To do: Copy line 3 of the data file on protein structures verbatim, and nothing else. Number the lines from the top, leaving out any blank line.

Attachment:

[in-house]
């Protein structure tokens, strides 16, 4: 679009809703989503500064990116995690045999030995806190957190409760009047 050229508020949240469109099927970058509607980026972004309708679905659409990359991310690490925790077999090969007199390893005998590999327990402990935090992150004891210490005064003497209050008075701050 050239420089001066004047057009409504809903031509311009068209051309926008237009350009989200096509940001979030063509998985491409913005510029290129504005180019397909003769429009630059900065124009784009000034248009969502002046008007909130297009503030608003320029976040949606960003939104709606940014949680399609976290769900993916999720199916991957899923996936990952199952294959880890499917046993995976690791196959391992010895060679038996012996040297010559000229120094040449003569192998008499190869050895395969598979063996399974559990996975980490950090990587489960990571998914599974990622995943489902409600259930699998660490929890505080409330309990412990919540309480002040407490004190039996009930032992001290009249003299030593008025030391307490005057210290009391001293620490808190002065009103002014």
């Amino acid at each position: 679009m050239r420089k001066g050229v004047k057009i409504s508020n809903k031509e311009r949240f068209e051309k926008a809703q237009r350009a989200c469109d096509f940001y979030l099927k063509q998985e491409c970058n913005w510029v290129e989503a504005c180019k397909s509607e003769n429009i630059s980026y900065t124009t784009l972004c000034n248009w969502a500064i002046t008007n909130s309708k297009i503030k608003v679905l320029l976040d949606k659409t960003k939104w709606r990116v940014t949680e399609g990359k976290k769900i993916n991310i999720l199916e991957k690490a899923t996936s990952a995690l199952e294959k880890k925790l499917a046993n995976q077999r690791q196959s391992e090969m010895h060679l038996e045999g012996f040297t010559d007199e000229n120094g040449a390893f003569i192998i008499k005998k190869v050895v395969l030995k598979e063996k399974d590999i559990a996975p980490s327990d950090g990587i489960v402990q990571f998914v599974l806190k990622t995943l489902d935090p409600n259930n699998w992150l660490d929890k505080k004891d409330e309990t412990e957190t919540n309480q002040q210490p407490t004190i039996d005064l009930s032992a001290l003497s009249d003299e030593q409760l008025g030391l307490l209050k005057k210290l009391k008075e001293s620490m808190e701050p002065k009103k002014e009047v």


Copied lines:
């Amino acid at each position: 679009m050239r420089k001066g050229v004047k057009i409504s508020n809903k031509e311009r949240f068209e051309k926008a809703q237009r350009a989200c469109d096509f940001y979030l099927k063509q998985e491409c970058n913005w510029v290129e989503a504005c180019k397909s509607e003769n429009i630059s980026y900065t124009t784009l972004c000034n248009w969502a500064i002046t008007n909130s309708k297009i503030k608003v679905l320029l976040d949606k659409t960003k939104w709606r990116v940014t949680e399609g990359k976290k769900i993916n991310i999720l199916e991957k690490a899923t996936s990952a995690l199952e294959k880890k925790l499917a046993n995976q077999r690791q196959s391992e090969m010895h060679l038996e045999g012996f040297t010559d007199e000229n120094g040449a390893f003569i192998i008499k005998k190869v050895v395969l030995k598979e063996k399974d590999i559990a996975p980490s327990d950090g990587i489960v402990q990571f998914v599974l806190k990622t995943l489902d935090p409600n259930n699998w992150l660490d929890k505080k004891d409330e309990t412990e957190t919540n309480q002040q210490p407490t004190i039996d005064l009930s032992a001290l003497s009249d003299e030593q409760l008025g030391l307490l209050k005057k210290l009391k008075e001293s620490m808190e701050p002065k009103k002014e009047v």